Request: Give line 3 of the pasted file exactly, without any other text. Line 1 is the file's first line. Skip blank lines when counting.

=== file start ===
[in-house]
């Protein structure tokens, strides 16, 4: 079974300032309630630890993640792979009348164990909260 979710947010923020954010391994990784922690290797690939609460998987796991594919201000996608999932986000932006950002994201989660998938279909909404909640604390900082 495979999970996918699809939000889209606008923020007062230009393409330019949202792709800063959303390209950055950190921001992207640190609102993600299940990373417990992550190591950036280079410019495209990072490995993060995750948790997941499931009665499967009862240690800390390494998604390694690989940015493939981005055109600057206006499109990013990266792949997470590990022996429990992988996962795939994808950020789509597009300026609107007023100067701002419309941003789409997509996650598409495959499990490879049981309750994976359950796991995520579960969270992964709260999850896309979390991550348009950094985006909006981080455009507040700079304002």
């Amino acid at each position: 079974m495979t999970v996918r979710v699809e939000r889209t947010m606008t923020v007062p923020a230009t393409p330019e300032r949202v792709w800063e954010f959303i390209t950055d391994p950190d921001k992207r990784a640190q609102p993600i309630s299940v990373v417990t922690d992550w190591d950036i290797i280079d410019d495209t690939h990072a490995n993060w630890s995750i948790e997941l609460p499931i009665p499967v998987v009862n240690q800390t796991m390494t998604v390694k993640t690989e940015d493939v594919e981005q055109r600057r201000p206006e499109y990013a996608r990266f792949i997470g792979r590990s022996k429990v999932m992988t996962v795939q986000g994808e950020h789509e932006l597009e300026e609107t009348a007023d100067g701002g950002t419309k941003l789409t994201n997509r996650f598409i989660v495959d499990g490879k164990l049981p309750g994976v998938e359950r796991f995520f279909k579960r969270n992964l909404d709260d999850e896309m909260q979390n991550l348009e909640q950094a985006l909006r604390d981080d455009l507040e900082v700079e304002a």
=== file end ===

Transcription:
């Amino acid at each position: 079974m495979t999970v996918r979710v699809e939000r889209t947010m606008t923020v007062p923020a230009t393409p330019e300032r949202v792709w800063e954010f959303i390209t950055d391994p950190d921001k992207r990784a640190q609102p993600i309630s299940v990373v417990t922690d992550w190591d950036i290797i280079d410019d495209t690939h990072a490995n993060w630890s995750i948790e997941l609460p499931i009665p499967v998987v009862n240690q800390t796991m390494t998604v390694k993640t690989e940015d493939v594919e981005q055109r600057r201000p206006e499109y990013a996608r990266f792949i997470g792979r590990s022996k429990v999932m992988t996962v795939q986000g994808e950020h789509e932006l597009e300026e609107t009348a007023d100067g701002g950002t419309k941003l789409t994201n997509r996650f598409i989660v495959d499990g490879k164990l049981p309750g994976v998938e359950r796991f995520f279909k579960r969270n992964l909404d709260d999850e896309m909260q979390n991550l348009e909640q950094a985006l909006r604390d981080d455009l507040e900082v700079e304002a």